Monday, July 15, 2013

Exercise: A Family Affair

Khrys Thompson and family after the Color Run
      After the birth of their fourth child, Khrys Thompson and her partner wanted to lose the baby weight. They signed on with a personal trainer to create an exercise program they could do on their own time, three to four days a week. Their trainer developed a 30-40 minute cardio and strength training session that fit the couple’s work schedule. “We’d use moves like an overhead press combined with a squat to raise our heart rate and incorporate strength training. This cut down total exercise time,” explained Khrys. They also learned how to eat better and control their portion sizes.

DIY exercise
     Using the knowledge gained from their personal trainer, the couple went online and purchased health magazines to incorporate new time-saving exercise routines. Both in the field of physical therapy, Khrys and her partner asked colleagues for exercise tips and gleaned ideas from their teenage kids’ sports training regimens. “It took the thinking out of it for us,” said Khrys. Next, they devoted a workout space in their home, hooked up a DVD player and posted exercise routines on the walls.

      When the couple first began their fitness journey, they had a toddler, 9, 11 and 14-year-old children—and held down full-time jobs. “We started making exercise a family affair,” said Khrys. “We’d do Wii Sports or lift Ryleigh (the toddler) as our weight during exercise.” The exercise room became a family gathering place where conversation occurred during workouts versus the family dinner. “We don’t do the traditional sit-down dinner at night. Instead we use the time for family workouts and then grab a light dinner later,” explained Khrys. “The time really opened up the conversation to other things and it put us in the same space.”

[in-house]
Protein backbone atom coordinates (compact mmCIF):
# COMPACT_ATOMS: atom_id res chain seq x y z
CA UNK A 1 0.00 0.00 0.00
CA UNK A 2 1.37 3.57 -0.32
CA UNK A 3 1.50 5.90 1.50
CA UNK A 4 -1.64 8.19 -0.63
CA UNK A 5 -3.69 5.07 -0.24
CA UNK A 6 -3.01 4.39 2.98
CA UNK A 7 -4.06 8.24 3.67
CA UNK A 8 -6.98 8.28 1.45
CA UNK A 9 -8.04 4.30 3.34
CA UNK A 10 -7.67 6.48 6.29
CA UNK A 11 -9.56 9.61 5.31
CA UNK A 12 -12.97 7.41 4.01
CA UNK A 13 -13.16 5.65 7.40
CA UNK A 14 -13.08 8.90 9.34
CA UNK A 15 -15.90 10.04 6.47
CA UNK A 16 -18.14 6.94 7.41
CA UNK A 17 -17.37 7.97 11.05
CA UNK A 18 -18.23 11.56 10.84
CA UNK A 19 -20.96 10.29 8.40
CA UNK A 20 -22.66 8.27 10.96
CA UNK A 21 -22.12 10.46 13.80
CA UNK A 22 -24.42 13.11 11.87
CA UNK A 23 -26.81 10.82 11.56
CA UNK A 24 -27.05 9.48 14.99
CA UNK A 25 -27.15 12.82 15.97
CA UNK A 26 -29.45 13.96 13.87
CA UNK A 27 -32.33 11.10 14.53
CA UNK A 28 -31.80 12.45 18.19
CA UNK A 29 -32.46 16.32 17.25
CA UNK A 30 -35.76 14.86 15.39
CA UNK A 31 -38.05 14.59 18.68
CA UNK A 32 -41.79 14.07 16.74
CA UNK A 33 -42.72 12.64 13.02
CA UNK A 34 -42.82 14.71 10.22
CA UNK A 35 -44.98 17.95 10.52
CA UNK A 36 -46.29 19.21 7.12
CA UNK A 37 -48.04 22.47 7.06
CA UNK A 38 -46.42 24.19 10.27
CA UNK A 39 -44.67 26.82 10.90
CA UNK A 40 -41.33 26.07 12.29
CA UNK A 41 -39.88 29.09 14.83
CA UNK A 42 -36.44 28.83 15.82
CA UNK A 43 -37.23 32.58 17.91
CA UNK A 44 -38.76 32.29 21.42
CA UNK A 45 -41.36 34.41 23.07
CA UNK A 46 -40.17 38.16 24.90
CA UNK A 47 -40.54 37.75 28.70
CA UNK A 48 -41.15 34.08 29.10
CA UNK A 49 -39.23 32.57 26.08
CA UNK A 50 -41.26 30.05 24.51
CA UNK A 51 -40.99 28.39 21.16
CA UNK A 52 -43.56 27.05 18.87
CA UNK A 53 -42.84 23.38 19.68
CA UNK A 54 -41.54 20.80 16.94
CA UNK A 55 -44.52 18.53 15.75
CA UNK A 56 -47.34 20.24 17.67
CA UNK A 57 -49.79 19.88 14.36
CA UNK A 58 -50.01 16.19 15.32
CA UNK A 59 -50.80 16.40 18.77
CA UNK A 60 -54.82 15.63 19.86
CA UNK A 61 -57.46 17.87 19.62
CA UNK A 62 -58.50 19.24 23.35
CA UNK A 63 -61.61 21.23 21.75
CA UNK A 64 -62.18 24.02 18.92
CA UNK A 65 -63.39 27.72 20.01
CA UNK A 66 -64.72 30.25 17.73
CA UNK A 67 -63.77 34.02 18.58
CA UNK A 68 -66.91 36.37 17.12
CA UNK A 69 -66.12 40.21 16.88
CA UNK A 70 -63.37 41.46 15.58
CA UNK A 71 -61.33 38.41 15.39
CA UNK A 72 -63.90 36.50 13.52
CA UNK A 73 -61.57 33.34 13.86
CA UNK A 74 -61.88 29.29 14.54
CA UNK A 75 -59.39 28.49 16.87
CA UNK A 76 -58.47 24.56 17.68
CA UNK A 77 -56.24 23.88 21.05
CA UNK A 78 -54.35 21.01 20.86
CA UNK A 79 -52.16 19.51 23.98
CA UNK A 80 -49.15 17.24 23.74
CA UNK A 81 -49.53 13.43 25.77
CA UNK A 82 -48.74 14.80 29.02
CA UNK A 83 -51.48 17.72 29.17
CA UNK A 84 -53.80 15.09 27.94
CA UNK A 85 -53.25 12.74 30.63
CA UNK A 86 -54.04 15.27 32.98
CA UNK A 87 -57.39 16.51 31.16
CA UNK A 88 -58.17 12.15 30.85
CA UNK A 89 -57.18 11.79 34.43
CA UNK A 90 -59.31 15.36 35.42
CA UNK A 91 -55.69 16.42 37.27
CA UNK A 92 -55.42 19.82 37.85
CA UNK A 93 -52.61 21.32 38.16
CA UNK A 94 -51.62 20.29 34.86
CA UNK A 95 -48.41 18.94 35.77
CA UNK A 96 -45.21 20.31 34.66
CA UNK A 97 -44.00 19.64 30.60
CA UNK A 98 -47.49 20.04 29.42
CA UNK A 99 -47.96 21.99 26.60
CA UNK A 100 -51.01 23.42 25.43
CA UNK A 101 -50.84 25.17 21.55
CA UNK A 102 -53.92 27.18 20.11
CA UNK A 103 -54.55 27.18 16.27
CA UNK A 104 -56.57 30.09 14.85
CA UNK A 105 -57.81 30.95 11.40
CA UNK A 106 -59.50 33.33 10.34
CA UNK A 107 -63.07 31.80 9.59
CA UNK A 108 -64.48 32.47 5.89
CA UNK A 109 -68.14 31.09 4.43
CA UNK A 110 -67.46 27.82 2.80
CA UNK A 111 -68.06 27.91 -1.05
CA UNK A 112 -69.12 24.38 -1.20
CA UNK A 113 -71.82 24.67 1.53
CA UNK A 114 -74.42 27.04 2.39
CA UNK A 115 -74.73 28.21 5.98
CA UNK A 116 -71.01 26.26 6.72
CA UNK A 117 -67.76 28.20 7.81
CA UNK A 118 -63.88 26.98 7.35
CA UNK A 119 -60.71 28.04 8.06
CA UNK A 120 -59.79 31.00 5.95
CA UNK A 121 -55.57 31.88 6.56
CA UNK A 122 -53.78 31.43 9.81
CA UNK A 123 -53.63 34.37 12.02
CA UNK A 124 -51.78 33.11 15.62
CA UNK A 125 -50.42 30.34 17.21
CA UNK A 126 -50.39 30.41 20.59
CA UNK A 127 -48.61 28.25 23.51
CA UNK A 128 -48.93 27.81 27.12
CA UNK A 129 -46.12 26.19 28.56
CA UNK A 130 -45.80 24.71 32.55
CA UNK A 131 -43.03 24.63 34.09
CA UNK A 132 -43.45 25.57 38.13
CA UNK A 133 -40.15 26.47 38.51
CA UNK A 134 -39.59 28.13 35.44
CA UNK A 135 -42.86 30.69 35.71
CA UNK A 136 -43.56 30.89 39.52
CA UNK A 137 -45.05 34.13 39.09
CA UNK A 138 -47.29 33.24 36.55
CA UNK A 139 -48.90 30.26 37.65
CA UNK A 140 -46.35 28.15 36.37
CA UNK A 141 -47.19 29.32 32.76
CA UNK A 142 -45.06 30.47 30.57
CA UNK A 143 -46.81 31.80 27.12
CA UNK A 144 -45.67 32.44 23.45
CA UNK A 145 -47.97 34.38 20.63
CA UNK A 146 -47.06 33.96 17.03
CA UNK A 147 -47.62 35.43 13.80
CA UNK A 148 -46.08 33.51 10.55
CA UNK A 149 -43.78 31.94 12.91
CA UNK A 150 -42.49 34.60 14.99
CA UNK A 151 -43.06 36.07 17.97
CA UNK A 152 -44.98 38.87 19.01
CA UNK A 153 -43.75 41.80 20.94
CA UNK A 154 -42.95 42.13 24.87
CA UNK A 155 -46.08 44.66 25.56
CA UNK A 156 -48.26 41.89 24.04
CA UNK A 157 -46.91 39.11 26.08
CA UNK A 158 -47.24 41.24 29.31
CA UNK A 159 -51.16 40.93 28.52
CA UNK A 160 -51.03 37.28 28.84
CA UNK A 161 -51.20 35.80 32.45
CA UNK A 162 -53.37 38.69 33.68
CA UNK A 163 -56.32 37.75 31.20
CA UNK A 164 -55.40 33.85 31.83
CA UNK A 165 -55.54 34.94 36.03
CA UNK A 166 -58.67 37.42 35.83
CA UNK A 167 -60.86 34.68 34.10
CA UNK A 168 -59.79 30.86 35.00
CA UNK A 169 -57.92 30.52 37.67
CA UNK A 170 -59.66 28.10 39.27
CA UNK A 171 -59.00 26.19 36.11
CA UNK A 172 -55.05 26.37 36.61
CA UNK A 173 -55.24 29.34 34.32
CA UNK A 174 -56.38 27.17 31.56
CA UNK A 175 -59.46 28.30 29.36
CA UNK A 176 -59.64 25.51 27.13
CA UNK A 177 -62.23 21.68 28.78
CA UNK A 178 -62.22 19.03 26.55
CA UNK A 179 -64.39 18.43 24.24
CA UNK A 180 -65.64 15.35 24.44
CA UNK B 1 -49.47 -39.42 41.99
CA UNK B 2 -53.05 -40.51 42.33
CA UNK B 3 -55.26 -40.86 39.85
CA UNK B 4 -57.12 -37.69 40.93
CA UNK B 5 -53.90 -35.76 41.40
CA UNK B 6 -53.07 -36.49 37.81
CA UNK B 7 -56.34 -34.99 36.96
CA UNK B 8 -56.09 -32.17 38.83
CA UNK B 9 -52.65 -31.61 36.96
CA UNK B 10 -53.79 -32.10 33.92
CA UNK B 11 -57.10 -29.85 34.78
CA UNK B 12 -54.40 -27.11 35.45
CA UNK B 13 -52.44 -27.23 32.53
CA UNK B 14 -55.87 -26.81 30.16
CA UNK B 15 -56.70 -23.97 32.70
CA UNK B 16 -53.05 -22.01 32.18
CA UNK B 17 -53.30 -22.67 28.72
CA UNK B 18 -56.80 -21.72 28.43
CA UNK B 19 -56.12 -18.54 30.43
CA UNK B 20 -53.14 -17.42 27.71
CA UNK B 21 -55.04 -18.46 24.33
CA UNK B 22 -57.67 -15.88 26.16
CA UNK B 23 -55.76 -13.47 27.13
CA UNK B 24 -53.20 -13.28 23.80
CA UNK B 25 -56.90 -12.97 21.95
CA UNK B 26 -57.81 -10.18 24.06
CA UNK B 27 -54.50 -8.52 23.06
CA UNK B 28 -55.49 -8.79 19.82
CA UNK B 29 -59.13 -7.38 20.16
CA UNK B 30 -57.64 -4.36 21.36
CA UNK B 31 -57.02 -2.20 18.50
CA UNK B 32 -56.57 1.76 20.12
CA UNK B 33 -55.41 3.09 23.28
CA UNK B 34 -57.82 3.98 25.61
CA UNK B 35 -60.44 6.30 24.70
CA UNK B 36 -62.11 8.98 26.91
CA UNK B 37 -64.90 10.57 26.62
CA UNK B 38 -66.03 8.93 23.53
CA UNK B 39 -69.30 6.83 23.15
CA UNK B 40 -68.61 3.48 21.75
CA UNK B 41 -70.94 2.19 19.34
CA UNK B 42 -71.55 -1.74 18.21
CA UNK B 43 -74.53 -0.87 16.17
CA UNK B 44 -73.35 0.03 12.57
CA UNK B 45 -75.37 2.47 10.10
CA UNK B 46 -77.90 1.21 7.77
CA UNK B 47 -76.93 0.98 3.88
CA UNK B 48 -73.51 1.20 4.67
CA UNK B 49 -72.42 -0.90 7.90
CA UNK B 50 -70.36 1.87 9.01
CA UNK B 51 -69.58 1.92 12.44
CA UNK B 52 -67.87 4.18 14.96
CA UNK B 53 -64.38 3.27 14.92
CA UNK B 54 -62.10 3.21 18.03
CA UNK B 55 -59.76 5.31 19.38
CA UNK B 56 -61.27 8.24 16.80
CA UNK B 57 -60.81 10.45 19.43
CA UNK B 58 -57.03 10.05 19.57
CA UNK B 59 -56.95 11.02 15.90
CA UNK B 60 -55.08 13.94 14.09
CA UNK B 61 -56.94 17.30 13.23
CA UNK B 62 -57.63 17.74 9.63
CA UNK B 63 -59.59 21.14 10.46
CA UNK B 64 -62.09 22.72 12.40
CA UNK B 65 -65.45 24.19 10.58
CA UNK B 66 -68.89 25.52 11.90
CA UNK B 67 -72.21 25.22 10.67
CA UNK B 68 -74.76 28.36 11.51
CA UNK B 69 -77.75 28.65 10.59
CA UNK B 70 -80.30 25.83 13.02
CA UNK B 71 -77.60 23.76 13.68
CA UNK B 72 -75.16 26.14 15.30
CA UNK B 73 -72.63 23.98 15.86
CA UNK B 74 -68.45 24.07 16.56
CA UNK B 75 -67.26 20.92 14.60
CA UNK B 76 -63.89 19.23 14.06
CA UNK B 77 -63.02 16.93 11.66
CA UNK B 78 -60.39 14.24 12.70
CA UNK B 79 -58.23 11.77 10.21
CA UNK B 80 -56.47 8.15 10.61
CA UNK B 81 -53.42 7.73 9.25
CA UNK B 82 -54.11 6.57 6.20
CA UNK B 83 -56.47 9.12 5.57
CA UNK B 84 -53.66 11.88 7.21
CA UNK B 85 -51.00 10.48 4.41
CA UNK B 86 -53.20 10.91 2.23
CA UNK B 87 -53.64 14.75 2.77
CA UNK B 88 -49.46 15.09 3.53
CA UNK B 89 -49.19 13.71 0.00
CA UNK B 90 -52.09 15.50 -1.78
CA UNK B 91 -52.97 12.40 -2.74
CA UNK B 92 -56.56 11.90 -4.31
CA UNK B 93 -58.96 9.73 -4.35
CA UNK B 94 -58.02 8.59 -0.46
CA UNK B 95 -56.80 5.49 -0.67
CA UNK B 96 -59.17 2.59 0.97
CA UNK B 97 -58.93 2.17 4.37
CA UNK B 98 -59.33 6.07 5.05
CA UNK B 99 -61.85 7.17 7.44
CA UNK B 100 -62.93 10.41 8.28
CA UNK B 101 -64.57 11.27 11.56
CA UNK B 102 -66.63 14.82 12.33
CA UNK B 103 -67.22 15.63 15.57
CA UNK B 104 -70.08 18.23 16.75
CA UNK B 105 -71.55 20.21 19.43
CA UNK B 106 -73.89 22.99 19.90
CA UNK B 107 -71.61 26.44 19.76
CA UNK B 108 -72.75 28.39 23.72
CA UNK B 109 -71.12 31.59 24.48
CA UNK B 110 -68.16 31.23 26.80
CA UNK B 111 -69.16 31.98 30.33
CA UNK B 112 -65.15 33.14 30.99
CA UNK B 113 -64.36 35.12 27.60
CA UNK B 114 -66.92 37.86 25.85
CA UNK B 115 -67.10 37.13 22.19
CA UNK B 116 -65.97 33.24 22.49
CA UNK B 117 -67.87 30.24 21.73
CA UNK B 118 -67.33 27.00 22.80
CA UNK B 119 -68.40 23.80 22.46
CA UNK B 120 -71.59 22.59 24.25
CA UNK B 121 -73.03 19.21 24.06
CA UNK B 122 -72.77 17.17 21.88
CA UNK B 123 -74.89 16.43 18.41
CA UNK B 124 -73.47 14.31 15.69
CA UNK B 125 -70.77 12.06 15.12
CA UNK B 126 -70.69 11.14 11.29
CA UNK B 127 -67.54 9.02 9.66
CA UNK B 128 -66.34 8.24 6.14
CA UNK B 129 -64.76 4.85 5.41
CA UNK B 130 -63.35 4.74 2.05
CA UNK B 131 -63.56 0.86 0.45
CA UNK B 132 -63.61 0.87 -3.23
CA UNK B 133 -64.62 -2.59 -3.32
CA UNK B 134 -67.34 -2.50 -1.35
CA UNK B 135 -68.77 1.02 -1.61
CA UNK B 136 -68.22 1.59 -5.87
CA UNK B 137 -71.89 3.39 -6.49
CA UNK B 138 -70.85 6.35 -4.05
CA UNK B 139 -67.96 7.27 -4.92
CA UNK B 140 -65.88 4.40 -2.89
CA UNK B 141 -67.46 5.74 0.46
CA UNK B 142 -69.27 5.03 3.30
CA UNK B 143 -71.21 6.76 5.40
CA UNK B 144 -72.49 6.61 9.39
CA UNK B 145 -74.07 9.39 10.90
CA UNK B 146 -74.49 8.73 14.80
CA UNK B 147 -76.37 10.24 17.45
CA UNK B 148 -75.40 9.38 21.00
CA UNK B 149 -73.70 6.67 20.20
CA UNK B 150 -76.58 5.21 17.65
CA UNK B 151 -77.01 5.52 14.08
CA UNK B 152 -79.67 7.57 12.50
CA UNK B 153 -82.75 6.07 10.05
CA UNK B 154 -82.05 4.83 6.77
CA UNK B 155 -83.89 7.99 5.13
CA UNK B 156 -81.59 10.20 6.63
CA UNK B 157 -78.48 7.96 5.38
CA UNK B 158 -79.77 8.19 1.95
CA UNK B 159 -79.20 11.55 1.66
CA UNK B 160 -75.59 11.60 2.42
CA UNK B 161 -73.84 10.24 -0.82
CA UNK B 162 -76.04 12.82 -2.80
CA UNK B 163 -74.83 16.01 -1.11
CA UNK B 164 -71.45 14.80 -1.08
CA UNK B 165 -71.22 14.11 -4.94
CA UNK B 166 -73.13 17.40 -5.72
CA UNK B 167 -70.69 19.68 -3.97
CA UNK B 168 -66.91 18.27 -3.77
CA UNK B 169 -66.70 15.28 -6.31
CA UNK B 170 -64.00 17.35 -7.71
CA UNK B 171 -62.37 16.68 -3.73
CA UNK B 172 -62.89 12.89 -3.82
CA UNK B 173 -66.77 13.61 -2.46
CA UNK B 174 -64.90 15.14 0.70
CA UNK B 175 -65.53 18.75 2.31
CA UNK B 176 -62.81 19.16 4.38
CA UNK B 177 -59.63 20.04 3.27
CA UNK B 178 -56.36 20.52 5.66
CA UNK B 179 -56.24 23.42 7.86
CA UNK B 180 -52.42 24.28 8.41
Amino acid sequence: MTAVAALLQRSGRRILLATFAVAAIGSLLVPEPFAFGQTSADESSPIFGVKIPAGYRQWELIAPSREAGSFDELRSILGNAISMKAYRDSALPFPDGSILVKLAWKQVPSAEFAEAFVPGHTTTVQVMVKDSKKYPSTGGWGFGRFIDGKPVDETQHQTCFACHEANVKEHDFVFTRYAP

Ryleigh assumed the role of personal trainer—determining the exercise routines and counting out reps—and developed her love of exercise. Today, Ryleigh competes as a gymnast, the 16-year-old plays volleyball and the 21-year-old is an avid rock climber. The couples’ 18-year-old son easily passed his physical fitness test and acceptance into the U.S. Marine Corps. Initially reluctant, Khrys recently completed her first half marathon (slow and steady) with her 18-year-old son.

Advice for busy parents
      “I really believe that I need to take care of myself in order to be a good parent to my kids,” said Khrys. She sees herself as a role model for her children. “I’m proud that the kids are proud of me. I feel better about myself because I’m doing something to stay healthy.”

     The family signs up for run/walk events that are kid-friendly. “We especially like events that help other people because it makes us feel a part of something bigger.” The first step, says Khrys, is finding out about an event and showing up. Their favorite events include a warrior dash and a color run where participants are sprayed with colored chalk throughout the race. “We have a blast and take a lot of pictures to commemorate the event,” said Khrys.

     Khrys admits that sometimes she doesn’t want to exercise, but she’ll put on her workout clothes, stand on the treadmill and soon she’s walking. “You have to commit the time to just do something,” she emphasized. In a world of packed calendars, hectic kid schedules and busy day jobs, this couple has figured out how to make fitness a part of everyday life—and so have their children. “Our kids have grown up with exercise, and I hope they will continue with it into their adulthood,” added Khrys.

By: Anne Gill

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